News Archive 2009-2018

Bowdoin Art Activists Brighten Local Rec Center Archives

A series of new student-painted murals add color to the recreation center

Bowdoin Art Activists is a student group dedicated to creating collaborative town-gown art projects.

“Our big goal is to unite the Brunswick and Bowdoin communities through art,” the group’s leader, Mariah Reading ’16, explained. “And to make public places more beautiful,” co-leader Julia Maine ’16 added.

The student club, which is currently made up of about 10 active members and was founded by Haley Gewandter ’14 two years ago, has recently completed its first big project of the year. Collaborating with nearby schools and local art organizations, Bowdoin Art Activists has helped create a series of thematic murals for the town’s Recreation Center.

In total, five Bowdoin students and 15 middle and high school students painted 16 small murals for the center, which is located in Brunswick Landing at the former Navy base. The 22-inch-by-28-inch panels depict the individual artists’ interpretations of the project’s health and wellness theme.

The panel by Reading, who is a visual arts major, shows a swimmer from below, her body surrounded by blue and white bubbles that look like small floating stones. Maine, a visual arts minor, painted the silhouettes of a moose and two humans doing yoga at sunset. The younger children painted rainbow colored fruits, a sparkly cheerleader (“very sparkly,” Maine reinforced), a basketball playing dragon, a hockey player surrounded by snowflakes, and other scenes.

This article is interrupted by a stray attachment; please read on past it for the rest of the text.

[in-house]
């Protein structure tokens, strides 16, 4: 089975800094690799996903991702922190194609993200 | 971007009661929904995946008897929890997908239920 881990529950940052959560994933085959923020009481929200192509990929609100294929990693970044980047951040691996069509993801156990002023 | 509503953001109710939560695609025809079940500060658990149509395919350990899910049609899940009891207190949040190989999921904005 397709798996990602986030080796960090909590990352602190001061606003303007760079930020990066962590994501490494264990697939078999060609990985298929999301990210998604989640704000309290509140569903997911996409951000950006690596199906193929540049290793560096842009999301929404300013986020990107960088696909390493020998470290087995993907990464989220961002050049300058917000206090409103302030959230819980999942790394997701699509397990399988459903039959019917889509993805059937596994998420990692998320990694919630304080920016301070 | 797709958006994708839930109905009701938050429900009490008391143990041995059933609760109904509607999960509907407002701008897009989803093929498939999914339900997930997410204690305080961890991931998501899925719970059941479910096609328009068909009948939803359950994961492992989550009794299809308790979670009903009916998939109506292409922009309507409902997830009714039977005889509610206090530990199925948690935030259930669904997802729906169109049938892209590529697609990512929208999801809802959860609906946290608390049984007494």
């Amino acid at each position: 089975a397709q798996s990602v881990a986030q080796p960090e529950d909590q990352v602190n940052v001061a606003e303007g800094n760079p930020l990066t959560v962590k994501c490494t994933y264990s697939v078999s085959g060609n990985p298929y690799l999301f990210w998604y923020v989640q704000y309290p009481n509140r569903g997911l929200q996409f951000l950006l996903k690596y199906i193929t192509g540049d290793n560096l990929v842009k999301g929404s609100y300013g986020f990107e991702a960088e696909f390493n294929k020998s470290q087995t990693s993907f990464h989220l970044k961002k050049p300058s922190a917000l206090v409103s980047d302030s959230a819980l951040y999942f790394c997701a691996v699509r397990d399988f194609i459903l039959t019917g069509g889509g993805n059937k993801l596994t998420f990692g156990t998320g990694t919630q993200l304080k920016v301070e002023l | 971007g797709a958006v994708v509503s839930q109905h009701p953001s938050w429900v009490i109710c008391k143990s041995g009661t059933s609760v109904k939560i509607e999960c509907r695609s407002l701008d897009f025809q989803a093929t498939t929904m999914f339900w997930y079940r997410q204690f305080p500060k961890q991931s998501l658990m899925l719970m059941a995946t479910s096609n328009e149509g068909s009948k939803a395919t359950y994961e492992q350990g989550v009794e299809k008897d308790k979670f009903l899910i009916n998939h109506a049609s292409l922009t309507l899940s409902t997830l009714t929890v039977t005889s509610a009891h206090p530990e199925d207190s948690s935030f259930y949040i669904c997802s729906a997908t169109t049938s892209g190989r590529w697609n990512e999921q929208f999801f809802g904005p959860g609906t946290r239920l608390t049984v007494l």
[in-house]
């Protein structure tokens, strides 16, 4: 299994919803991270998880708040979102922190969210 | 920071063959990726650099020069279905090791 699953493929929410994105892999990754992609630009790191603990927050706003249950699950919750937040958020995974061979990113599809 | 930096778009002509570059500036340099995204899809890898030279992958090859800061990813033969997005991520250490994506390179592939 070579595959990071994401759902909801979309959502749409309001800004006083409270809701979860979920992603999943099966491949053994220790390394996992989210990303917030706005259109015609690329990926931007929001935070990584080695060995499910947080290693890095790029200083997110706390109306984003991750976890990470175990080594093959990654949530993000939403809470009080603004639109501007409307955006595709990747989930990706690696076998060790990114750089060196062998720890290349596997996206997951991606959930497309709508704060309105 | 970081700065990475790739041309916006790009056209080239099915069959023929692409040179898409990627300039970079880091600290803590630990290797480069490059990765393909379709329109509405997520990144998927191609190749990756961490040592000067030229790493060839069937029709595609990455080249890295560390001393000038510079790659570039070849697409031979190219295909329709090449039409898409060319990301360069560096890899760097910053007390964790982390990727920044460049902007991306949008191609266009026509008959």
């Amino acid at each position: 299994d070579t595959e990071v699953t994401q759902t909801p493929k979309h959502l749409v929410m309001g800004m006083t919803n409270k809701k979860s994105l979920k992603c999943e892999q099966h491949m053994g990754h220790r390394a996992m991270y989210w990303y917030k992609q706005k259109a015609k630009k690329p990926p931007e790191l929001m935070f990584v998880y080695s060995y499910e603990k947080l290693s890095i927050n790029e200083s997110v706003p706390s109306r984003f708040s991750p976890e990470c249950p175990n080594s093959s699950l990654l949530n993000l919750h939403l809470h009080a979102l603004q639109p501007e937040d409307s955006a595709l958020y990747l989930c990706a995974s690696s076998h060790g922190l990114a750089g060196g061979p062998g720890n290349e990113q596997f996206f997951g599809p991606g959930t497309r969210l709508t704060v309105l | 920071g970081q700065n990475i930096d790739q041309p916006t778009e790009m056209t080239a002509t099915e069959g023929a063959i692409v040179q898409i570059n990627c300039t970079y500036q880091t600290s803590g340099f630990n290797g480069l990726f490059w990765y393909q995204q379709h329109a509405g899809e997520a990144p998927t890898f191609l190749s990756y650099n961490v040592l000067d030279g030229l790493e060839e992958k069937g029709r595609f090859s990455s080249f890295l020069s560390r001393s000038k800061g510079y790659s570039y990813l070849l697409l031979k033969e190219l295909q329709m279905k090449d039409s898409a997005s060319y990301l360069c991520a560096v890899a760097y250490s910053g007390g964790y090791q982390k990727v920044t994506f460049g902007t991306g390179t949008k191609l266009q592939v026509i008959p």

Reading said that when she consulted with the middle school students on what they wanted, they professed an interest in working not just with the health-and-wellness idea, but also with a “Where’s Waldo” concept. However, than hiding a little man with a red-and-white striped shirt and hat, they wanted to camouflage in their art a lobster, a blueberry, a dragon, a moose, and a bear.

Susan Weems, who spearheads public art projects in Brunswickpraised Reading for her leadership of the project. “Because the center is new, the center was totally void of color and artistic content,” Weems said. “The art work adds some pizzazz and interest to a bland space.”

The schools and organizations that participated in the mural project were St. John’s Catholic School, Brunswick Junior High School, Brunswick High School, and Art Van. The five Bowdoin artists, besides Reading and Maine, were Sara Spicer ’18, Hector Magaña ’16 and Katie Coleman ’16. Though it was a challenge to coordinate all the students, Reading said she was “rejuvenated” by the amount support the project received from community members.

Bowdoin Art Activists aims to do just one or two big community projects a year. Maine said she appreciates the timeframe of longer community projects. “You come up with something permanent and impressive, something that makes people happy,” she said.